Despite this attachment, as we pass this space on to the next owners we are reminded of our simple role as stewards of the land.  We may carve out a homestead in this place, but given just a little time, this land would fall right back to the small, wild, natural place it was.  As much as we like to think of our work as lasting, our homestead, whether just a few years old or a few centuries old is fleeting.

I am sad to leave this place, but my sense of myself as a 'homesteader' is not tied to this land, it is portable.  Already my thoughts are stretching forward to the next set of challenges: fences to be built, gardens moved, and all those unknowns that come with moving into an old farmhouse.  Knowing that this new place will most likely be our long term home makes our plans that much more exciting.  

Just as I am sad to leave this space, I am already anticipating those first days and weeks and months when we cement ourselves to a new home, new land, and start to transfer our homesteading to a new place.

Have you moved your homestead to a new place?  How is your sense of place tied to your homesteading life?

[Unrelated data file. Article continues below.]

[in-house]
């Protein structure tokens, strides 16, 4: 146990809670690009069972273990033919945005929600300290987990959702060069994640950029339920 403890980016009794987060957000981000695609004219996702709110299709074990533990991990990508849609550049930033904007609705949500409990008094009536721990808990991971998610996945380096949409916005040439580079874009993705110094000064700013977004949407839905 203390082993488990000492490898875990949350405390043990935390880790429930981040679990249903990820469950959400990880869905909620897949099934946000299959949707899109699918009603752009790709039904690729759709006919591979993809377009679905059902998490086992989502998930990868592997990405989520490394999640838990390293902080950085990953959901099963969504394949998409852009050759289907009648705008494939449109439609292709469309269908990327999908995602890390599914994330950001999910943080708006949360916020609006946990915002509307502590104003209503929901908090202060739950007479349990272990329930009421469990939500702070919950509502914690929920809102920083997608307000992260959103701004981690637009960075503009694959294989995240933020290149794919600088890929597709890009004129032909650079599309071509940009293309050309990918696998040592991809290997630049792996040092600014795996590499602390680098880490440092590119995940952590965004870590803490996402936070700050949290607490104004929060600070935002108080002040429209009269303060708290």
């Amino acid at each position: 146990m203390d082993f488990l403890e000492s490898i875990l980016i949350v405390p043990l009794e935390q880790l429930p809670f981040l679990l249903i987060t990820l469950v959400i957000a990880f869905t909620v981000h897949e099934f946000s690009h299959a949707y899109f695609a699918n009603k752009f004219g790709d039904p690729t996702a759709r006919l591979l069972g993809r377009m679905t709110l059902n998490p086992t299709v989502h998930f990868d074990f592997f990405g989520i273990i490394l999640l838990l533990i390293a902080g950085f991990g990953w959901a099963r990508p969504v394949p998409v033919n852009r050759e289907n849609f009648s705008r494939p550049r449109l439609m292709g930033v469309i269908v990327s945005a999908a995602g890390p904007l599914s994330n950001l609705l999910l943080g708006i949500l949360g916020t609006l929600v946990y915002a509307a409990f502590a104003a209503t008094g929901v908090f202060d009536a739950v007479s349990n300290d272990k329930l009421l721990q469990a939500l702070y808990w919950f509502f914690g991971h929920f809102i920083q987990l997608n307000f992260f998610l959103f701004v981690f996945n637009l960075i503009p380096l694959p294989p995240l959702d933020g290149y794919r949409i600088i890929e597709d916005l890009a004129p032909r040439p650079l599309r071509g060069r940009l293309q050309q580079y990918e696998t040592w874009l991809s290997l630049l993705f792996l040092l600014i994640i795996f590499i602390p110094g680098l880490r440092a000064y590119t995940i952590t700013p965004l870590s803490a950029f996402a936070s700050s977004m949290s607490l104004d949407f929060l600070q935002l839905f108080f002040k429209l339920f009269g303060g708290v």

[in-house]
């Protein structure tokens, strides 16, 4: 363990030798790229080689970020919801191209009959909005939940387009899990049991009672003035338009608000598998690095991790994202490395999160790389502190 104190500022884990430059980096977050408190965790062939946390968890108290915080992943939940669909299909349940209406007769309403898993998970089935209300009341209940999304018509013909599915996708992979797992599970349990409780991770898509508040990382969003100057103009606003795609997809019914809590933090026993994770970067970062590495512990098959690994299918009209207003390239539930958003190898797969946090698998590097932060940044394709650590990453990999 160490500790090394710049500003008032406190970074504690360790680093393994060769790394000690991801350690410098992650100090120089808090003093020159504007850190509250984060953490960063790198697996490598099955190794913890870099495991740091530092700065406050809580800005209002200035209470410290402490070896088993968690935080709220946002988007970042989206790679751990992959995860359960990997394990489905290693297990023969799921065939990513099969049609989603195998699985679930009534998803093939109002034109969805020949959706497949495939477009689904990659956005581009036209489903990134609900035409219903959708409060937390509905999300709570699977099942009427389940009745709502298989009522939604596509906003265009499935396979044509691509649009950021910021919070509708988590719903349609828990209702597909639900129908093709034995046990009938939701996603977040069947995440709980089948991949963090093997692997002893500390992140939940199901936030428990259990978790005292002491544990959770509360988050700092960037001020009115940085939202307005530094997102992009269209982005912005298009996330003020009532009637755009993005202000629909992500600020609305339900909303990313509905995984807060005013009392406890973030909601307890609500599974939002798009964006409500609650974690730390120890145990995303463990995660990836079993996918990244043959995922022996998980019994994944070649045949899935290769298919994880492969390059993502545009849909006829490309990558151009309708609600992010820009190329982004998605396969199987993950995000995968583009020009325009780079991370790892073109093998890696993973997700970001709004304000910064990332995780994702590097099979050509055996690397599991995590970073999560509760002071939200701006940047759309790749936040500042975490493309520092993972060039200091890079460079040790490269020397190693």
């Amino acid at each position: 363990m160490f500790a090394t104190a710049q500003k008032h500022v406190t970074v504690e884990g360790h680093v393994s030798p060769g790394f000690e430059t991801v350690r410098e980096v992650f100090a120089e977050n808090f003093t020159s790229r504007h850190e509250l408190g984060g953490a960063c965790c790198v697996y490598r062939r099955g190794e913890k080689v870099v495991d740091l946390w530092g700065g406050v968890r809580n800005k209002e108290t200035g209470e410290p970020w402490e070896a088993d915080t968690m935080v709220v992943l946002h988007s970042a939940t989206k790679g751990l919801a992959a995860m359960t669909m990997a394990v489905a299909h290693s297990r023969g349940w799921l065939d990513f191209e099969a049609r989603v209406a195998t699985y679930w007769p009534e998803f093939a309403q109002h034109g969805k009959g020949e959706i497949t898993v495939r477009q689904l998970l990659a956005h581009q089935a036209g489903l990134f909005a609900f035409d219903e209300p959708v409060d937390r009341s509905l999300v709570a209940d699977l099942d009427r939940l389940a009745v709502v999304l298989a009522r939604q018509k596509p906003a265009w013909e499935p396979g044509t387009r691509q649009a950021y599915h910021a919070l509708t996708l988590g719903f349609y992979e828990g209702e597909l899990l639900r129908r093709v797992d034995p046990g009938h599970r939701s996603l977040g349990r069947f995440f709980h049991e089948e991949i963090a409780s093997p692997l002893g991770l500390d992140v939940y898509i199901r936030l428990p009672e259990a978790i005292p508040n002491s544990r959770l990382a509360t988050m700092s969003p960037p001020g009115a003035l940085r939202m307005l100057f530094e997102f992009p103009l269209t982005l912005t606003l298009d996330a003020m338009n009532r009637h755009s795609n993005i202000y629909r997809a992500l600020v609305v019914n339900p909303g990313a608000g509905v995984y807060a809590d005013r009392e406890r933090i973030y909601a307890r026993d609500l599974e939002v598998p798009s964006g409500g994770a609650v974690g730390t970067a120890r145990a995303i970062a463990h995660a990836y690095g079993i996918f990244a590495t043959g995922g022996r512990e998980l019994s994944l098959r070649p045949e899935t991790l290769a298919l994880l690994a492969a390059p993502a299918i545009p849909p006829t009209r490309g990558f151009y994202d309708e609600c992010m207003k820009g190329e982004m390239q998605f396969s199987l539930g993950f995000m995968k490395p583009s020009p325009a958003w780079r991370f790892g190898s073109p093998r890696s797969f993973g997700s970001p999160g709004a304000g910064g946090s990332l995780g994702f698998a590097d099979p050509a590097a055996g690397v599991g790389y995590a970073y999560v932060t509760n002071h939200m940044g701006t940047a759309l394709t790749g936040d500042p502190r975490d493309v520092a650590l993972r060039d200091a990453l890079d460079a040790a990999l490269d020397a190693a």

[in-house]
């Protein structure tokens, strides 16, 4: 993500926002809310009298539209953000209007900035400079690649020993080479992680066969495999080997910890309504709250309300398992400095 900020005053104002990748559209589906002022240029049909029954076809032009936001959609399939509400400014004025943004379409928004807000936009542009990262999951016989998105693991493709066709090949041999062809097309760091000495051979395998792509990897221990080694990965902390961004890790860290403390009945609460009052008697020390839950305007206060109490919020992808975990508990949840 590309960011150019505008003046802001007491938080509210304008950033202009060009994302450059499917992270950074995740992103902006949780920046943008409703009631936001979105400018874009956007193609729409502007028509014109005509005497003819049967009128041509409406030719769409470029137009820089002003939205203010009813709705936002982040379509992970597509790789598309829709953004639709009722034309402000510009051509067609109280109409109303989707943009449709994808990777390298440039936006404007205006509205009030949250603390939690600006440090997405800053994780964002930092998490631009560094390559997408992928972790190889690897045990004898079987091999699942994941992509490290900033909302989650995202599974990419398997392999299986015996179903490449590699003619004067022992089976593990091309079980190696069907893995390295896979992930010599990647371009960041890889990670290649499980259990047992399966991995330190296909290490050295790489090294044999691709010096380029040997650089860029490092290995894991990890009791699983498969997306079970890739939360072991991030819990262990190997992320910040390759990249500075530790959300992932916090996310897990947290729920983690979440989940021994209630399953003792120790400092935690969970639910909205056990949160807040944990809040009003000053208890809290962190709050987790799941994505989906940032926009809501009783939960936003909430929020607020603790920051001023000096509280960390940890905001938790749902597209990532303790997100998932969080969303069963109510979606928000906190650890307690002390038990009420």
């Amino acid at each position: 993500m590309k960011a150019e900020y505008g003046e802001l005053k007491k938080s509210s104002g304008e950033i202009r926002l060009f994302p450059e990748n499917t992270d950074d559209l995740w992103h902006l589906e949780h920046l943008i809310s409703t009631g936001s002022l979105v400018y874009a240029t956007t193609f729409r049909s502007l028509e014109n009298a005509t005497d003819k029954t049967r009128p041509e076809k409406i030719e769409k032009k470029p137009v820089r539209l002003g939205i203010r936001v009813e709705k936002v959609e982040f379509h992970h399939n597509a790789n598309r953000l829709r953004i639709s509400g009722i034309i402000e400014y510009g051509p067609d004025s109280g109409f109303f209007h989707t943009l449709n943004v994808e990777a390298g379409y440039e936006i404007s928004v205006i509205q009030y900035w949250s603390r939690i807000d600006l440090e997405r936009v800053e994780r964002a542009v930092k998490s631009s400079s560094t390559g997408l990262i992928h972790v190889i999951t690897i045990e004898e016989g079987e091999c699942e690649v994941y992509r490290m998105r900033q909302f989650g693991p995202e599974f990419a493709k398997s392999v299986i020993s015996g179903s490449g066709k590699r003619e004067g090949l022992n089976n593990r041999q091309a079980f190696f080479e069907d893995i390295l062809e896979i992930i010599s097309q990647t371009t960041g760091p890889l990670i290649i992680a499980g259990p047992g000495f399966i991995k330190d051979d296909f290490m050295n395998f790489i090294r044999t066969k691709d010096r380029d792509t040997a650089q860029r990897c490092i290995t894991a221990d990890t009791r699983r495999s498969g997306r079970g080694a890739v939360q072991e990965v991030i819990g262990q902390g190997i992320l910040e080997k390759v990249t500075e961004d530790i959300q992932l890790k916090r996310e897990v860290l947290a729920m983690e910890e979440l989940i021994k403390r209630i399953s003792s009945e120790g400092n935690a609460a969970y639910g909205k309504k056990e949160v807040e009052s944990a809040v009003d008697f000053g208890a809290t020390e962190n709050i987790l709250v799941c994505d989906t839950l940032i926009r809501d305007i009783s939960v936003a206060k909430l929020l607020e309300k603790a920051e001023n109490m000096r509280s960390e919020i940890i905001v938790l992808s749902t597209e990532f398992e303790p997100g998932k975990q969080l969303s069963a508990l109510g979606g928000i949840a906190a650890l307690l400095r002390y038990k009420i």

Wednesday, August 14, 2013

BFC Feature: Cranberry Maple Bars






These Cranberry Maple bars from Grubs to Grubs - Wing Shadow Farms look delicious.  I love cooking (and eating) anything with maple, so these are on the top of my list!

 

Are you interested in having your post featured on the Backyard Farming Connection?  Simply submit your post to The Homestead Resource Guide Link Up, join up on the Weekly Hop, or email me (you can find my email in the about section).

Tuesday, August 13, 2013

The Backyard Farming Connection #43

This week we're counting down the days until our moving day at the end of the month.  All our homesteading activities have shifted with this one time goal in mind.  It's amazing how much this has shifted our goals and activities and we're already moving away from out work here to our plans for our next space. 

If you haven't taken the time lately to stop over and link up and check out all the great posts at the Homestead Resource Guide - head over and share.

This week I have two features to share for you: